Sales Craft: The C-Level Sales Checklist

To continue where I left on in the last post, allow me to elaborate on steps you can take to multiply the force of your CEO(or other key resources.) Doing so makes the company more efficient and effective while at the same time raising your value and effectiveness both with the customer AND within your own company. And the best example I can think of to leverage your C-level resources is in the big meeting.

The big meeting probably needs no additional explanation, but the basic ingredients are: 1)senior execs from both companies, 2) a compelling event, and 3) you’re there. With that in mind, here’s the basic checklist and you should own it:

1. Handle the details – This means setting up the meeting, confirming attendees, drafting and vetting the agenda, coordinating lunch, whatever.

2. Manage the message – It’s your account…so you should be dictating the agenda. What needs to be accomplished? Who needs to say what? What might the customer bring up? Are there specific supporting documents?

3. Act as Master of Ceremonies – You’re not the senior person in the meeting, but you should nonetheless play a role. That means introductions, coverage of relationship history, current status, small talk that gets the conversation going. Most importantly, you need to deftly keep the meeting on track. Which means making sure you’re hitting the key meeting objectives you outlined in #2 above.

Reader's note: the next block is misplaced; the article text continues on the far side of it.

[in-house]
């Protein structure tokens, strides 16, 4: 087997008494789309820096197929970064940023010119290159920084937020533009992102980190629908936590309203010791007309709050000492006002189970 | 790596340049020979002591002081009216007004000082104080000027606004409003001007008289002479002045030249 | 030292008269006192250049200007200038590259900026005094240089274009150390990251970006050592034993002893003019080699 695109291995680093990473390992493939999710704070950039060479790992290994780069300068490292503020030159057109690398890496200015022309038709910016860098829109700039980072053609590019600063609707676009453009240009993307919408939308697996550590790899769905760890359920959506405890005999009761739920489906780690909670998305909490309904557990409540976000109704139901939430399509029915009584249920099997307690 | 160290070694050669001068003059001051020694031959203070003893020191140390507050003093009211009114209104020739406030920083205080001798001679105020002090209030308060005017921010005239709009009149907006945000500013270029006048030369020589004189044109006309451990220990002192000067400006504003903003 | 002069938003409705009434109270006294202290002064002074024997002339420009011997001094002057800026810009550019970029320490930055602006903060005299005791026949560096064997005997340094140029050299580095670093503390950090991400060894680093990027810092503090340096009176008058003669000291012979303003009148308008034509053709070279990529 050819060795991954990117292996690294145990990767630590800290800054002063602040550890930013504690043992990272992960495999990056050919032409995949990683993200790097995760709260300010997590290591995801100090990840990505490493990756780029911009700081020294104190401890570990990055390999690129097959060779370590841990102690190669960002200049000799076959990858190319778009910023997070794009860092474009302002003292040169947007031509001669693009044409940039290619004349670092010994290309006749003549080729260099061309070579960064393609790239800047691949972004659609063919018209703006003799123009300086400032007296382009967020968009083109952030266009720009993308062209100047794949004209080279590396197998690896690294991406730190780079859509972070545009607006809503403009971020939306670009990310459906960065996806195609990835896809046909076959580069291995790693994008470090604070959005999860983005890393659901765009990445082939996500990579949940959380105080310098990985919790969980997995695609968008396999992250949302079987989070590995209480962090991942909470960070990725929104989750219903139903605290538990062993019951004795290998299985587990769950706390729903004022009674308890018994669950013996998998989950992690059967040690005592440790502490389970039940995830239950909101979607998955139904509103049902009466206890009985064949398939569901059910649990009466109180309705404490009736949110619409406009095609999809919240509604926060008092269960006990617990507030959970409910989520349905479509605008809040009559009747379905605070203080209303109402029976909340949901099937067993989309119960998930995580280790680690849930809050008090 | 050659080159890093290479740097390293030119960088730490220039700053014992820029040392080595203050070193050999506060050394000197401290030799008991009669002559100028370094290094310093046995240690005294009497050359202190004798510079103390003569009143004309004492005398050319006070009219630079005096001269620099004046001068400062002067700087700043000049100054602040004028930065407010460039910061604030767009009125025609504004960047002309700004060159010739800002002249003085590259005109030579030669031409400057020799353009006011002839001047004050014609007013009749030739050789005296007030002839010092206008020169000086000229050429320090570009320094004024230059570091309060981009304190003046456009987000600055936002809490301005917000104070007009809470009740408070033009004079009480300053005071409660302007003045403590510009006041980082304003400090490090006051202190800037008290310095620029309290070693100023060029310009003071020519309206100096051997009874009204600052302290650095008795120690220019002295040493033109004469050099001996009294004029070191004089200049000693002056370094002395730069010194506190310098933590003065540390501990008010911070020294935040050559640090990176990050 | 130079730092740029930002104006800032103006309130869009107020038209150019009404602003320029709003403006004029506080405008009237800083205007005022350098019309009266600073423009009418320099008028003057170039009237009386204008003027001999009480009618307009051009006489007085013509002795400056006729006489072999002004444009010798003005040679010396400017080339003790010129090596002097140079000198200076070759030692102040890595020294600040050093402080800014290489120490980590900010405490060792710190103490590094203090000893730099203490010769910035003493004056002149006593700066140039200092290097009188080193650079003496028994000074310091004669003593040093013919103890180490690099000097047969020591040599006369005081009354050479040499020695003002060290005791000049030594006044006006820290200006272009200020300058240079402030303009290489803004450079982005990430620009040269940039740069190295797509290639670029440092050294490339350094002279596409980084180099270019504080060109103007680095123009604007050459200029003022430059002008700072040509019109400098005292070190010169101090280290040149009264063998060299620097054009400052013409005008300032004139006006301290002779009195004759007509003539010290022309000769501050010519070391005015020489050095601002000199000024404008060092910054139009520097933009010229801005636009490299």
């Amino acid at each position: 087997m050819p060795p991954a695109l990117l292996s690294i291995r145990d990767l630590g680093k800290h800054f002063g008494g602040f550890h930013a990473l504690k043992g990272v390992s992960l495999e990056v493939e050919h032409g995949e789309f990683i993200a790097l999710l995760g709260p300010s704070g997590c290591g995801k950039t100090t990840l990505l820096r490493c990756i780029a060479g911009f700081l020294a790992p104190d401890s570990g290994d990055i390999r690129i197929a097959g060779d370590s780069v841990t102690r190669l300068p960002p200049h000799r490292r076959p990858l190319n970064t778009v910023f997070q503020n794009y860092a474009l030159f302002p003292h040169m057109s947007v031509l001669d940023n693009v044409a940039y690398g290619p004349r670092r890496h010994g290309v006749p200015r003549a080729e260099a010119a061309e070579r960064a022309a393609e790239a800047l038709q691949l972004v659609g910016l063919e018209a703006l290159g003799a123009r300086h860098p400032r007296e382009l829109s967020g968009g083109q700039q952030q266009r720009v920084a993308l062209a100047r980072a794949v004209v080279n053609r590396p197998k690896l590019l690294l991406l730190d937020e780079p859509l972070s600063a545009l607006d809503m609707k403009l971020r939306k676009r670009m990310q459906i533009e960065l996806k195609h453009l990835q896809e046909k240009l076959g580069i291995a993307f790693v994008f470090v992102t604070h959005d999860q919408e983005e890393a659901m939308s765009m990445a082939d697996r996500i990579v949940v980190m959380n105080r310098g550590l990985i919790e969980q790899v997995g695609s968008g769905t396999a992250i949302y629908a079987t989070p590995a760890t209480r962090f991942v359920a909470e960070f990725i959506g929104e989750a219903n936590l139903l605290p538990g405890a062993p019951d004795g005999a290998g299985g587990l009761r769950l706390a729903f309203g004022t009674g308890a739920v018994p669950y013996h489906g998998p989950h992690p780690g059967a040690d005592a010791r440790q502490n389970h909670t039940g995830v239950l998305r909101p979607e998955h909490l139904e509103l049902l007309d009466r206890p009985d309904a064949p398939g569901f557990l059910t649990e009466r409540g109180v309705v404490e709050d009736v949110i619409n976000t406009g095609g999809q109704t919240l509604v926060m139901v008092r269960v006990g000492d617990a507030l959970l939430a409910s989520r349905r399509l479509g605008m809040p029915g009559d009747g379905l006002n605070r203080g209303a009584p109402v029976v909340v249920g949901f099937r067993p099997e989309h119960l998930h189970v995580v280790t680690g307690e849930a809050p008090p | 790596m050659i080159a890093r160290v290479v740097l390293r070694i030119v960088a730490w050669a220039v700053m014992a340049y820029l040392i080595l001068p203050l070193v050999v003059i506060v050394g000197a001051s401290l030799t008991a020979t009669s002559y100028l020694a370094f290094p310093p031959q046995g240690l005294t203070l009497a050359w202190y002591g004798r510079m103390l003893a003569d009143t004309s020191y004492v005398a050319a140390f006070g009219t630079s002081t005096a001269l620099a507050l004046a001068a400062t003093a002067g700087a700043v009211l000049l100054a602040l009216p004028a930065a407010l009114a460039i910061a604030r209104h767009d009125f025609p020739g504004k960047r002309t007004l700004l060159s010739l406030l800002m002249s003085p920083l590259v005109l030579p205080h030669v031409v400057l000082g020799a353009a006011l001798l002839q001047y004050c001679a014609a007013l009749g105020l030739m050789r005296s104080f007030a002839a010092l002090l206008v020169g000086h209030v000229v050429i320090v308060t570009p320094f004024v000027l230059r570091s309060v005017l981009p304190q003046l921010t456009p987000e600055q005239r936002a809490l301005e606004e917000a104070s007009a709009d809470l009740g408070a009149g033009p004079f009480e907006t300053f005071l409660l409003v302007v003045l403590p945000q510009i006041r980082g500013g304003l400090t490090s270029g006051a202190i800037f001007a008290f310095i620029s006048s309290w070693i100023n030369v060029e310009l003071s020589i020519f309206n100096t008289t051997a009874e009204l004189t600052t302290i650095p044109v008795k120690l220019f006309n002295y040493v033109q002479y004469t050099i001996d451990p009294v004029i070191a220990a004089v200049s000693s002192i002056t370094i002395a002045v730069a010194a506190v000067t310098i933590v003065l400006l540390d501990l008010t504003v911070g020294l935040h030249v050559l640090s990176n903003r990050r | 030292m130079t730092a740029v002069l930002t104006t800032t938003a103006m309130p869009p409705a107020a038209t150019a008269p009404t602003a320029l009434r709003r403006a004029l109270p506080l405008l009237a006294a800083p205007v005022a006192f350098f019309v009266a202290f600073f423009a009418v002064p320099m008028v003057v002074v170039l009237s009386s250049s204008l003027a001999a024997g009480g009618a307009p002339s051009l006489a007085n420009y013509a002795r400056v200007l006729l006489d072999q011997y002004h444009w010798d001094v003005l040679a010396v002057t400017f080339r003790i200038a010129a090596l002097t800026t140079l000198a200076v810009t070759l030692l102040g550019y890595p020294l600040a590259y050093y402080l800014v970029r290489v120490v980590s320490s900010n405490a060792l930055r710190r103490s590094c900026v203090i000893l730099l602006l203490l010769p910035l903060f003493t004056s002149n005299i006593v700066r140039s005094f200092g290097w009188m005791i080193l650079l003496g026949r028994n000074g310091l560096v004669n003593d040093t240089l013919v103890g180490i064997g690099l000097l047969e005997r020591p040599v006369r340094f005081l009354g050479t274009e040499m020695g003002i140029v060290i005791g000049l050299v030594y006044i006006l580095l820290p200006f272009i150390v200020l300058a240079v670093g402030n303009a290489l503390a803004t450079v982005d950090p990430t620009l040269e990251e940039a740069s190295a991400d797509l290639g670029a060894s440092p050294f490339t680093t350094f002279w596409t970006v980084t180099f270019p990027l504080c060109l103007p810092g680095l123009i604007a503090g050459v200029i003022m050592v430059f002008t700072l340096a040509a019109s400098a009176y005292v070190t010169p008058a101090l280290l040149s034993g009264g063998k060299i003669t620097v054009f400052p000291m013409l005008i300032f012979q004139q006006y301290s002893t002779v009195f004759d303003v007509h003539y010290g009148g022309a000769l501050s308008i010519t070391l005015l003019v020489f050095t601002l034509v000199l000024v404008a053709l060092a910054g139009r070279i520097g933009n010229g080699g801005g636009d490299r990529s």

4. Follow up – The best part of a big meeting are the follow up items, and it’s your role to coordinate those. That doesn’t mean that you have to solve the big hairy IT problem or draft the legal language for an expanded partnership, but it does mean that you should be in charge of making sure it gets done, and in a timely fashion. And the corollary to that is…it’s NOT the responsibility of those senior to you. Take that off their plate(s) and act the leadership role you’re supposed to be playing.

5. Communicate – Work your follow up list and keep everyone apprised of the progress, accomplishments and resolutions, and sticking points and obstacles. Be judicious and practical about what warrants escalation, but remember also that it’s the post-meeting activity that allows you to keep momentum and dialogue going forward. Because if you’re not going forward, you’re sinking.

There are plenty of other opportunities to quarterback and lead your account strategy(basically, it’s your day-to-day role, but that’s a subject for another day), but this should get you thinking. The key isn’t to take over every function in the company. Who wants that anyway…you’ve got the best job already?! The key is simply to be focused on doing that job to the best of your ability. Executing flawlessly with your C-suite is one, admittedly of many, step towards that level of performance.